Raymond Smullyan devised a logical puzzle that has no challengers I know of for
the title of ... The gods understand English, but will answer all questions in their ...
The Hardest Logic Puzzle Ever1 By George Boolos
O M E YEARS A G O , T H E L O G I C I A N A N D P U Z Z L E - M A S T E R Raymond Smullyan devised a logical puzzle that has n o challengers I know of for the title of Hardest Logical Puzzle Ever. 1'11 set out the puzzle here, give the solution, and then brietly discuss one of its more interesting aspects.
The puzzle: Three gods A, R, and C are called, in some order, True, False, and Random. True always speaks truly, False always speaks falsely, but whether Random speaks truly o r falsely is a completely random matter. Your task is to determine the identities of A, R, and C by asking three yes-no questions; each question must be put to exactly one god. The gods understand English, but will answer all questions in their own language, in which the words for "yes" and "no" are "dam and "ja," in some order. You do not know which word means which2 Before I present the somewhat lengthy solution, let me give answers to certain questions about the puzzle that occasionally arise: It could be that some god gets asked more than one question (and hence that some god is not asked any question at all). What the second question is, and to which god it is put, may depend on the answer to the first question. (And of course similarly for the o m speaks truly o r not should be thought of as depending o n the flip of a coin hidden in his brain: if the coin comes down heads, he speaks truly; if tails, falsely. Random will answer da o r ja when asked any
T h e Solution: Before solving T h e Hardest Logic Puzzle Ever, we will set out and solve three related, but much easier, puzzles. We shall then combine the ideas of their solutions to solve the Hardest Puzzle. The last two puzzles are of a type that may be quite familiar to t h e reader, b u t t h e first o n e is not well known (in fact the author made it up while thinking about the Hardest Puzzle).
Puzzle 1: Noting their locations, I place two aces and a jack face down on a table, in a row; you d o not see which card is placed where. Your problem is to point to one of the three cards and then ask me a single yes-no question, from the answer to which you can, with certainty, identify one of the three cards as an ace. If you have pointed t o o n e o f the aces, I will answer your question truthfully. However, if you have pointed to the jack, I will answer your question yes or no, completely at random. Puzzle 2: Suppose that, somehow, you have learned that you are speaking not t o Random but to True or False - you don't know which - and that whichever god you're talking t o has condescended t o answer you in English. For some reason, you need t o know whether Dushanbe is in Kirghizia or not. What one yes-no question can you ask the god from the answer to which you can determine whether o r not Dushanbe is in Kirghizia? Puzzle 3: You are now quite definitely talking t o True, but he refuses t o answer you in English and will only say da o r ja. What one yes-no question can you ask True to determine whether o r not Dushanbe is in Kirghizia?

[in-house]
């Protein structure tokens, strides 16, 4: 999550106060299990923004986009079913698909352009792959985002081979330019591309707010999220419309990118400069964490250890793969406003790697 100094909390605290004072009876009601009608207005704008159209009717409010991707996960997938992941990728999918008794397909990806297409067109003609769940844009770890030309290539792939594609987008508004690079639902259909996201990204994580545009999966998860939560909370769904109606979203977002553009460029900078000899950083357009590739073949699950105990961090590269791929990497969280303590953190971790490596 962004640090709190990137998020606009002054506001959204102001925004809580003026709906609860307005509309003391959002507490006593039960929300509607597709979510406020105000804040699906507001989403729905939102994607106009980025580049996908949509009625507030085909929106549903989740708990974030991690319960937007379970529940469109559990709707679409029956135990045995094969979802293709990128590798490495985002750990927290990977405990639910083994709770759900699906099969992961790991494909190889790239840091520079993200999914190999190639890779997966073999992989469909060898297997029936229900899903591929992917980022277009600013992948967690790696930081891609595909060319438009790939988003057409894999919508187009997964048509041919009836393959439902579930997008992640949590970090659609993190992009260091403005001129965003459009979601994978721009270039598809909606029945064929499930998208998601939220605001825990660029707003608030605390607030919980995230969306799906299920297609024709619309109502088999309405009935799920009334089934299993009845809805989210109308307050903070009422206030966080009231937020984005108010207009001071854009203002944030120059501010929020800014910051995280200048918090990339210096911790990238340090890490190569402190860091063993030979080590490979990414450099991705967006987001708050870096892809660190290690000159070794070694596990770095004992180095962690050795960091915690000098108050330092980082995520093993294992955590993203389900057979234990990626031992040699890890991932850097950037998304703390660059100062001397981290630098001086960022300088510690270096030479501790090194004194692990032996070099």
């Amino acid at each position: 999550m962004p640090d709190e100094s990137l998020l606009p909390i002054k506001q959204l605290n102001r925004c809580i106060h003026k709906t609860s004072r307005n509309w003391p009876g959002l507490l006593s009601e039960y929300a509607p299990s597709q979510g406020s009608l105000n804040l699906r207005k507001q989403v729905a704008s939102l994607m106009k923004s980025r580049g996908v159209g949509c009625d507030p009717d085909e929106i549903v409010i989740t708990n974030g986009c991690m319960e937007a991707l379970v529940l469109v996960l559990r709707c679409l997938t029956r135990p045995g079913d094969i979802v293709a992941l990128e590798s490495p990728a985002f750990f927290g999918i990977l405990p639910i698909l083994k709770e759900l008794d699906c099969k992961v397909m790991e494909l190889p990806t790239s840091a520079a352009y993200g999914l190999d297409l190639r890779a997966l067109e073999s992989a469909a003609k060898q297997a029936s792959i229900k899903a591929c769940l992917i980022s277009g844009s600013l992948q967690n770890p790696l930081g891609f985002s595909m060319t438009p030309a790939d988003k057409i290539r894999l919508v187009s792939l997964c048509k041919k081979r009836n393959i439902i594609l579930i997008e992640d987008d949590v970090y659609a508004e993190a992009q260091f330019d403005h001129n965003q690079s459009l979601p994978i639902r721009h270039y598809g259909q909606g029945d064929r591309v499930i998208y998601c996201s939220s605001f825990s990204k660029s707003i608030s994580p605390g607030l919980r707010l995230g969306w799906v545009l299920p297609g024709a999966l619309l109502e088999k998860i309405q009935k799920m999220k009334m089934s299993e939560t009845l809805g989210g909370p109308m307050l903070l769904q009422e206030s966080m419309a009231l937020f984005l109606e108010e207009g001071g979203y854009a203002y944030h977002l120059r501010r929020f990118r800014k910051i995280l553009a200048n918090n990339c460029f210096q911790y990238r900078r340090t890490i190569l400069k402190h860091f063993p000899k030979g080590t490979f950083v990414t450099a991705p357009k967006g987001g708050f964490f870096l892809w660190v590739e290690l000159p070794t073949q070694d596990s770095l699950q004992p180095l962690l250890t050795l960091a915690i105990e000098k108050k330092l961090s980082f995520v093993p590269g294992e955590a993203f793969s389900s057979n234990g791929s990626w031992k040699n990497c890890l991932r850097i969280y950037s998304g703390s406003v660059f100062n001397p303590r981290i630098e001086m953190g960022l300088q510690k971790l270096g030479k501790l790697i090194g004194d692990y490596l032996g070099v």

ERE'S O N E S O L U T I O N T O P U Z Z L E 1: P O I N T T O T H E middle card and ask, "Is the left card an ace?" If I answer yes, choose the left card; if I answer no, choose the right card. Whether the middle card is an ace or not, you are certain to find an ace by choosing the left card if you hear me say yes and choosing the right card if you hear no. The reason is that if the middle card is an ace, my answer is truthful, and so the left card is an ace if I say yes, and the right card is an ace if I say no. Rut if the middle card is the Jack, then both of the other cards are aces, and so again the left card is an ace if I say yes (so is the right card but that is now irrelevant), and the right card is an ace if I say n o (as is the left card, again irrelevantly). T o solve puzzles 2 and 3, we shall use iff Logicians have introduced the usehl abbreviation "iff," short for "if, and only if." The way "iff works in logic is this: when you insert "iff' between two statements that are either both true or both false, you get a statement that is true; but if you insert it between one true and one false statment, you get a false statement. Thus, for example, "The moon is made of Gorgonzola iff Rome is in Russia" is true, because "The moon is made o f Gorgonzola" and "Rome is in Russia" are both false. But, "The moon is made of Gorgonzola iff Rome is in Italy" and "The moon lacks air iff Rome is in Russia" are false. However, "The moon lacks air iff Rome is in Italy" is true. ("Iff has nothing to d o with causes, explanations, o r laws of nature.) T o solve puzzle 2, ask the g o d not the simple question, "Is Dushanbe in Kirghizia?" but the more complex question, "Are you True iff Dushanbe is in Kirghizia?" Then (in the absence o f any geographical information) there are four possibilities:
1) The god is True and D. is in K: then you get the answer yes. 2 ) The god is True and D. is not in K.: this time you get no.
3) The god is False and D. is in K.: you get the answer yes, because only
one statement is true, so the correct answer is no, and the god, who is False, falsely says yes.